Fiber-based composites have been made using acetylated fiber and have very high dimensional stability. Acetylation has bulked the fiber cell wall back to its green dimension so further swelling cannot take place without exceeding the cell wall elastic limit.

Table 2 shows the results of the ASTM D 1413 standard soil block test. The brown-rot fungus destroyed both the solid wood and the fiber blocks. Fungal hyphae covered the solid wood blocks and the fiber cubes, but very little weight loss was detected. This shows that acetylation is not toxic to the fungus.

Combining Tables 1 and 2, the data shows that if the EMC is below about 6%, there is no attack by both the brown- and white- rot fungus. Griffin reported that decay fungi are most active when the wood moisture content is between 40% and 85% moisture content [4]. In 1960, Stamm and Baechler reported that a moisture content above 20% is necessary for fungal attack [5].

Table 1:Acetyl content and equilibrium moisture content of pine wood and pine fiber.


Table 2:Weight loss in ASTM D 1413 standard soil block test on control and acetylated southern pine wood and fiber.



Reducing solid pine to fiber using an Asplund Defibrator or Masonite exploder was done several times and the resulting fiber was both consistent, uniform, predictable and reproducible. Acetylation of this fiber results in fiber that is stable and durable. The fiber can be combined with a thermosetting or thermoplastic matrix to produce a wide variety of building materials both structural and non-structural. These composite products are consistent, uniform, predictable, reproduceable, stable and durable.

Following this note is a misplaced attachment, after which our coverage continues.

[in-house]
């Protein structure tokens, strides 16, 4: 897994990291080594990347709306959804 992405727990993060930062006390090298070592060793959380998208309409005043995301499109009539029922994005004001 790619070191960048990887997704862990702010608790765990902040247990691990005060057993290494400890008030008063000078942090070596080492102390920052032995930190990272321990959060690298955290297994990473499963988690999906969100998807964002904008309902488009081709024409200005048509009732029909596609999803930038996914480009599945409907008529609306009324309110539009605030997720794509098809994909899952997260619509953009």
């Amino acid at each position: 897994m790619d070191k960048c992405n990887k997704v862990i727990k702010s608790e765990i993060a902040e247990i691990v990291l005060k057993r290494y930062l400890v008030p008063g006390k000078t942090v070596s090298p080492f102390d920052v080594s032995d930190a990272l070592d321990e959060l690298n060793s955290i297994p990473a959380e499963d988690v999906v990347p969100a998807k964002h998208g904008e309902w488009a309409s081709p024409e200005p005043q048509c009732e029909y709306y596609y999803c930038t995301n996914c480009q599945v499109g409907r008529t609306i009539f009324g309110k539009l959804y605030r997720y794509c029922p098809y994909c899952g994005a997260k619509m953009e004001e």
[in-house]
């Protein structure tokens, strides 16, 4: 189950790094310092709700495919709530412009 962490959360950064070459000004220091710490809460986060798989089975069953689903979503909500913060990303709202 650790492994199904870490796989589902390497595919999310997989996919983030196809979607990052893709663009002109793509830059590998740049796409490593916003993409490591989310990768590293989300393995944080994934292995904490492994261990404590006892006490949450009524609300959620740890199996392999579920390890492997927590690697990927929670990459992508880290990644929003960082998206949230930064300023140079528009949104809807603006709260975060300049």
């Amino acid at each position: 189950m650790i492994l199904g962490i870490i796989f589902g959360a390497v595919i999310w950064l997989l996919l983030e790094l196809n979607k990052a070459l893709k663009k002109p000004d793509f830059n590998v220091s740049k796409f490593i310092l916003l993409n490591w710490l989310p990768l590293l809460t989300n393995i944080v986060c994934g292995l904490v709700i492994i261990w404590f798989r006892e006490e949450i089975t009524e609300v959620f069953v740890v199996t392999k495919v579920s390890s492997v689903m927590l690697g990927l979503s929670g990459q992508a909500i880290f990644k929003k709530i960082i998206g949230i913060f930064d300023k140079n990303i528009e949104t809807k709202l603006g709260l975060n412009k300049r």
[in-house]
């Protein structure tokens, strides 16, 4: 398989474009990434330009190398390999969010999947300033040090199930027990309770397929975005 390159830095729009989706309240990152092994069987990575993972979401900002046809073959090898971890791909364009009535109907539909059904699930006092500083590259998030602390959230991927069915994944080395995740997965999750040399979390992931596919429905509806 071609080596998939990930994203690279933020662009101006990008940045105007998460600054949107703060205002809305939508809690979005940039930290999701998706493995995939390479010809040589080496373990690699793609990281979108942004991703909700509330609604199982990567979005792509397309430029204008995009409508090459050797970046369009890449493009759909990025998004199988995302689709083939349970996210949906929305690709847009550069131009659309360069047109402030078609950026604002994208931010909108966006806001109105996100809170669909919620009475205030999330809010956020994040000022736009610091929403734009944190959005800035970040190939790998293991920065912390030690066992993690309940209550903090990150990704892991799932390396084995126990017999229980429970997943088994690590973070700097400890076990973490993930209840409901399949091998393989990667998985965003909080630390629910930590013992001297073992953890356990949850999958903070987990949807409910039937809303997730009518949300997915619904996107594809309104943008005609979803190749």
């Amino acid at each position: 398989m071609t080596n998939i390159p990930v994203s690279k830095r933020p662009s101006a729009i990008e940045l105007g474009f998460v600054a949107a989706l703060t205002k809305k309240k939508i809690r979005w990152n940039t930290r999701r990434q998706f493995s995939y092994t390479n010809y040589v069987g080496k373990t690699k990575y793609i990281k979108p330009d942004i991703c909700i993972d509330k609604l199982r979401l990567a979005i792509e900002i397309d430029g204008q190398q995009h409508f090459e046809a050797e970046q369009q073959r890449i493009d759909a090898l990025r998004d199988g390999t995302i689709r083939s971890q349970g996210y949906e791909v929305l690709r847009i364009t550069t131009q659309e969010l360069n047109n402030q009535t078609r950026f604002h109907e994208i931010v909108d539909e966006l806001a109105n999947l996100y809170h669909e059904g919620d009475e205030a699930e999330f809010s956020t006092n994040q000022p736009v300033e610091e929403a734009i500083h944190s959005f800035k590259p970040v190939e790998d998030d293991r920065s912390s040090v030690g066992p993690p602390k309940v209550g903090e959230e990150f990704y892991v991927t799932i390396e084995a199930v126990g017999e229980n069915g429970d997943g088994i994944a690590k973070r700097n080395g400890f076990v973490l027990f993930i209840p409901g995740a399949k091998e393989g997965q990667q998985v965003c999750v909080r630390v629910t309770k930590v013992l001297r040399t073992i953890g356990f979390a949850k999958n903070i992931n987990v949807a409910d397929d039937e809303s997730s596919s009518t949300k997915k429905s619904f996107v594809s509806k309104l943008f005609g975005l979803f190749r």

Conflict of Interest

No conflict of interest.



  1. Rowell RM (2006) Acetylation of wood: A journey from analytical technique to commercial reality. Forest Products Journal 56(9): 4-12.
  2. Beckers EPJ, Bongers HPM, Zee ME, Sander C (2003) Acetyl content determination using different analytical techniques. In: Proceedings of the first European Conference on Wood Modification, Ghent, Belgium, Van Acker J, Hill CAS (eds), pp. 83-101.
  3. (1976) ASTMD1413 ASTM Standard Method of Testing Wood Preservatives by Laboratory Soil-Block Cultures; American Society for Testing and Materials: West Conshohocken, PA, USA.
  4. Griffin D (1977) Water potential and wood-decay fungi. Annu Rev Phytopathol 15: 319-329.
  5. Stamm AJ, Baecher RH (1960) Decay resistance and dimensional stability of five modified woods. Forest Products Journal 10(1): 22-26.